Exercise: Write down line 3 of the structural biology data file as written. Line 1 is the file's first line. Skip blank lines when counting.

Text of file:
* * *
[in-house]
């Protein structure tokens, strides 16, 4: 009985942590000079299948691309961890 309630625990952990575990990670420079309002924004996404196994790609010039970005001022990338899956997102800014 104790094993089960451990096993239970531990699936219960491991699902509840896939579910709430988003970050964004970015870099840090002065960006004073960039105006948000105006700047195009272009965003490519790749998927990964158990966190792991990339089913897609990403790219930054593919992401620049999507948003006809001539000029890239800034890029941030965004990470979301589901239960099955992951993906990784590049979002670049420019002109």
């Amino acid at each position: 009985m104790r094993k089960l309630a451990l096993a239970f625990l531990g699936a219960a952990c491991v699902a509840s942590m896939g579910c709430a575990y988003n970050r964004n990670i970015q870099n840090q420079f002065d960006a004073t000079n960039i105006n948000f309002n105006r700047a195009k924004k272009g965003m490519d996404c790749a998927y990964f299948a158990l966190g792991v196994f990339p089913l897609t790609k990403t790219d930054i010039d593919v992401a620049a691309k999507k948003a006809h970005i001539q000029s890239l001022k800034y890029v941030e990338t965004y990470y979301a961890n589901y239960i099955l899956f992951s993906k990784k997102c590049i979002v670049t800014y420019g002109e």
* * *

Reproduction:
């Amino acid at each position: 009985m104790r094993k089960l309630a451990l096993a239970f625990l531990g699936a219960a952990c491991v699902a509840s942590m896939g579910c709430a575990y988003n970050r964004n990670i970015q870099n840090q420079f002065d960006a004073t000079n960039i105006n948000f309002n105006r700047a195009k924004k272009g965003m490519d996404c790749a998927y990964f299948a158990l966190g792991v196994f990339p089913l897609t790609k990403t790219d930054i010039d593919v992401a620049a691309k999507k948003a006809h970005i001539q000029s890239l001022k800034y890029v941030e990338t965004y990470y979301a961890n589901y239960i099955l899956f992951s993906k990784k997102c590049i979002v670049t800014y420019g002109e």